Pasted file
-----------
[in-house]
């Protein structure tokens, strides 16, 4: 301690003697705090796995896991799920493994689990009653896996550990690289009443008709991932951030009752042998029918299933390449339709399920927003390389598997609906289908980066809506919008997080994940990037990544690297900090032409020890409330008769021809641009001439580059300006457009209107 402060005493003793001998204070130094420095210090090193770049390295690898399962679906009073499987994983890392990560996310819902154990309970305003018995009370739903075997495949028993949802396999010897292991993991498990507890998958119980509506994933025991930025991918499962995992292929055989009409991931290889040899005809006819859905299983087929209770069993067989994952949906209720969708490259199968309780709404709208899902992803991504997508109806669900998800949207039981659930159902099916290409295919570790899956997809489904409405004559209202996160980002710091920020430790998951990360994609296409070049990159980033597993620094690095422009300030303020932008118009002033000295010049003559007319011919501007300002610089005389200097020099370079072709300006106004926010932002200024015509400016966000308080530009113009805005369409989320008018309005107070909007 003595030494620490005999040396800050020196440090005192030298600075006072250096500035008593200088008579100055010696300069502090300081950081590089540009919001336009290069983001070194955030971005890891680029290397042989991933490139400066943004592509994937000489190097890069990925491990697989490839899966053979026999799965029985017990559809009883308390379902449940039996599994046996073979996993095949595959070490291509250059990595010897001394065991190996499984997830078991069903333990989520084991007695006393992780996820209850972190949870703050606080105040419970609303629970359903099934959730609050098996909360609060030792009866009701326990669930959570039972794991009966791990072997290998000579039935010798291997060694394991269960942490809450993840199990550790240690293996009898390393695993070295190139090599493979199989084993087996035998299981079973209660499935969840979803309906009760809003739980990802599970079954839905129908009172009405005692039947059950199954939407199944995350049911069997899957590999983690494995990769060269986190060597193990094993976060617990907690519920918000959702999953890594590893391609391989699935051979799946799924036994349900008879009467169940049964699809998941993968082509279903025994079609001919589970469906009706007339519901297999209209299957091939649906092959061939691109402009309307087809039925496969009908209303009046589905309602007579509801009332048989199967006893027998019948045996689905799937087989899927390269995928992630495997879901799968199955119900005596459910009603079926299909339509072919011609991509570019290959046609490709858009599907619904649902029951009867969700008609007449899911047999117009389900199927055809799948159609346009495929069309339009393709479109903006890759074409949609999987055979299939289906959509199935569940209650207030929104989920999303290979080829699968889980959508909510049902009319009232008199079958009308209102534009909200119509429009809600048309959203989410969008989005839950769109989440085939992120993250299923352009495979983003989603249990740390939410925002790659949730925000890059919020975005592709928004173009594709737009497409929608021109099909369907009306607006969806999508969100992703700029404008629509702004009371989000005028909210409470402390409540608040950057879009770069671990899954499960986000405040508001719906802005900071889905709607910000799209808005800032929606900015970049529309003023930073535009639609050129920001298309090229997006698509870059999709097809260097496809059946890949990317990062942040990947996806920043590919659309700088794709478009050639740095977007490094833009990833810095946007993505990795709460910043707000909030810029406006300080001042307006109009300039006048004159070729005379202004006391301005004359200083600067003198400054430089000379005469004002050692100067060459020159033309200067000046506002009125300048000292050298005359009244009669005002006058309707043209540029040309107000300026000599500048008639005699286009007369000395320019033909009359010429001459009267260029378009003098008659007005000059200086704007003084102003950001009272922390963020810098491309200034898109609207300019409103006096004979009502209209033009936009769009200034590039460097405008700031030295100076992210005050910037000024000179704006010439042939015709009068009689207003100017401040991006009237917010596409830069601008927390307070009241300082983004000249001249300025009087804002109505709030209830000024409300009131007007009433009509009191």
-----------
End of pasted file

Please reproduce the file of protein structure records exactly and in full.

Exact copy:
[in-house]
């Protein structure tokens, strides 16, 4: 301690003697705090796995896991799920493994689990009653896996550990690289009443008709991932951030009752042998029918299933390449339709399920927003390389598997609906289908980066809506919008997080994940990037990544690297900090032409020890409330008769021809641009001439580059300006457009209107 402060005493003793001998204070130094420095210090090193770049390295690898399962679906009073499987994983890392990560996310819902154990309970305003018995009370739903075997495949028993949802396999010897292991993991498990507890998958119980509506994933025991930025991918499962995992292929055989009409991931290889040899005809006819859905299983087929209770069993067989994952949906209720969708490259199968309780709404709208899902992803991504997508109806669900998800949207039981659930159902099916290409295919570790899956997809489904409405004559209202996160980002710091920020430790998951990360994609296409070049990159980033597993620094690095422009300030303020932008118009002033000295010049003559007319011919501007300002610089005389200097020099370079072709300006106004926010932002200024015509400016966000308080530009113009805005369409989320008018309005107070909007 003595030494620490005999040396800050020196440090005192030298600075006072250096500035008593200088008579100055010696300069502090300081950081590089540009919001336009290069983001070194955030971005890891680029290397042989991933490139400066943004592509994937000489190097890069990925491990697989490839899966053979026999799965029985017990559809009883308390379902449940039996599994046996073979996993095949595959070490291509250059990595010897001394065991190996499984997830078991069903333990989520084991007695006393992780996820209850972190949870703050606080105040419970609303629970359903099934959730609050098996909360609060030792009866009701326990669930959570039972794991009966791990072997290998000579039935010798291997060694394991269960942490809450993840199990550790240690293996009898390393695993070295190139090599493979199989084993087996035998299981079973209660499935969840979803309906009760809003739980990802599970079954839905129908009172009405005692039947059950199954939407199944995350049911069997899957590999983690494995990769060269986190060597193990094993976060617990907690519920918000959702999953890594590893391609391989699935051979799946799924036994349900008879009467169940049964699809998941993968082509279903025994079609001919589970469906009706007339519901297999209209299957091939649906092959061939691109402009309307087809039925496969009908209303009046589905309602007579509801009332048989199967006893027998019948045996689905799937087989899927390269995928992630495997879901799968199955119900005596459910009603079926299909339509072919011609991509570019290959046609490709858009599907619904649902029951009867969700008609007449899911047999117009389900199927055809799948159609346009495929069309339009393709479109903006890759074409949609999987055979299939289906959509199935569940209650207030929104989920999303290979080829699968889980959508909510049902009319009232008199079958009308209102534009909200119509429009809600048309959203989410969008989005839950769109989440085939992120993250299923352009495979983003989603249990740390939410925002790659949730925000890059919020975005592709928004173009594709737009497409929608021109099909369907009306607006969806999508969100992703700029404008629509702004009371989000005028909210409470402390409540608040950057879009770069671990899954499960986000405040508001719906802005900071889905709607910000799209808005800032929606900015970049529309003023930073535009639609050129920001298309090229997006698509870059999709097809260097496809059946890949990317990062942040990947996806920043590919659309700088794709478009050639740095977007490094833009990833810095946007993505990795709460910043707000909030810029406006300080001042307006109009300039006048004159070729005379202004006391301005004359200083600067003198400054430089000379005469004002050692100067060459020159033309200067000046506002009125300048000292050298005359009244009669005002006058309707043209540029040309107000300026000599500048008639005699286009007369000395320019033909009359010429001459009267260029378009003098008659007005000059200086704007003084102003950001009272922390963020810098491309200034898109609207300019409103006096004979009502209209033009936009769009200034590039460097405008700031030295100076992210005050910037000024000179704006010439042939015709009068009689207003100017401040991006009237917010596409830069601008927390307070009241300082983004000249001249300025009087804002109505709030209830000024409300009131007007009433009509009191």